Aimee lifted her eyebrows and rolled her eyes. “It’s a baby. What’s the worst thing she can do to you?”
“Puke, cry, fuss. It could poop and need changing and then it will watch me and judge me as I deal with the nappy and put the fresh one on backwards. Babies are the spawn of the devil.” She emphasised these words with a wary eye on the gurgling thing with snot all down its pink shirt. “No, actually it’s more what I will do to it, rather than the opposite.”
“Her. She is a human being.”
“Face it Aimee, you do not want me anywhere near that kid. Not until it is old enough to feed itself, clean its own arse and deal with its issues through men,” Perry counted off on her fingers.
Aimee glared at her. “My daughter is not going to be a slut when she grows up.”
“Like mother, like daughter.”
“Shut up. I really do not want to talk about that.”
“Good, I don’t want to talk about that,” and for the second time since being asked to hold the squirming child, Perry pointed at it accusingly.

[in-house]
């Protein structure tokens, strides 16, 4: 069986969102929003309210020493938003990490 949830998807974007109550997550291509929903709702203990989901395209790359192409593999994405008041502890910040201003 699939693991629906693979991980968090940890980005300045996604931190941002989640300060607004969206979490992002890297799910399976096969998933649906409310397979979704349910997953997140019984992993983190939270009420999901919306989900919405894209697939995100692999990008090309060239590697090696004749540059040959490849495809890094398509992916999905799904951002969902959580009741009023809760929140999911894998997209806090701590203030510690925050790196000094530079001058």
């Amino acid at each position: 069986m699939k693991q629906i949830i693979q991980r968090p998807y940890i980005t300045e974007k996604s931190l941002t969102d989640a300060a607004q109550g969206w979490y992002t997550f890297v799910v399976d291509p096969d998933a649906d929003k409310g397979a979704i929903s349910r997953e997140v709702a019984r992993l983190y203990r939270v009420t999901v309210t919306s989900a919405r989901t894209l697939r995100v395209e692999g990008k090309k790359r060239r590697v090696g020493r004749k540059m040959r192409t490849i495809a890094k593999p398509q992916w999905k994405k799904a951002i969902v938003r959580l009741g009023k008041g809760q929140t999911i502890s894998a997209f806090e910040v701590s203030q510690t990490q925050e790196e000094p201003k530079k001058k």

On a sigh Aimee hissed, “You are being irrational.”
“Some people have irrational fears of balloons,” she looked pointedly at her friend, “or spiders, even being disconnected from their mobile phone service providers for overdue bills.”
“Just shut up and take her.” Aimee thrust the child who began to squeal into Perry’s unwilling arms. “I’ve seen you with kids before. They love you. A baby is not much different.”
“But it is already screeching. And it smells.” She wrinkled her nose at it. “I won’t get pregnant if I touch it right?”
Without dignifying her idiocy with an answer, Aimee turned on her heel and walked away. Not that far down the hall, one of the doors opened and Aimee was tugged in. Giggling as she went willingly.
“The honeymoon should have worn off months ago. It’s the sex craze that created this thing.” She looked down at her suddenly quiet charge.
The baby girl smiled and reached a hand up.
“Thank you for shutting up brat. But really you are not my preferred company,” even as she said that a small smile creep up, all on its own. ‘I guess she isn’t so bad. She is fairly light and nice and warm.’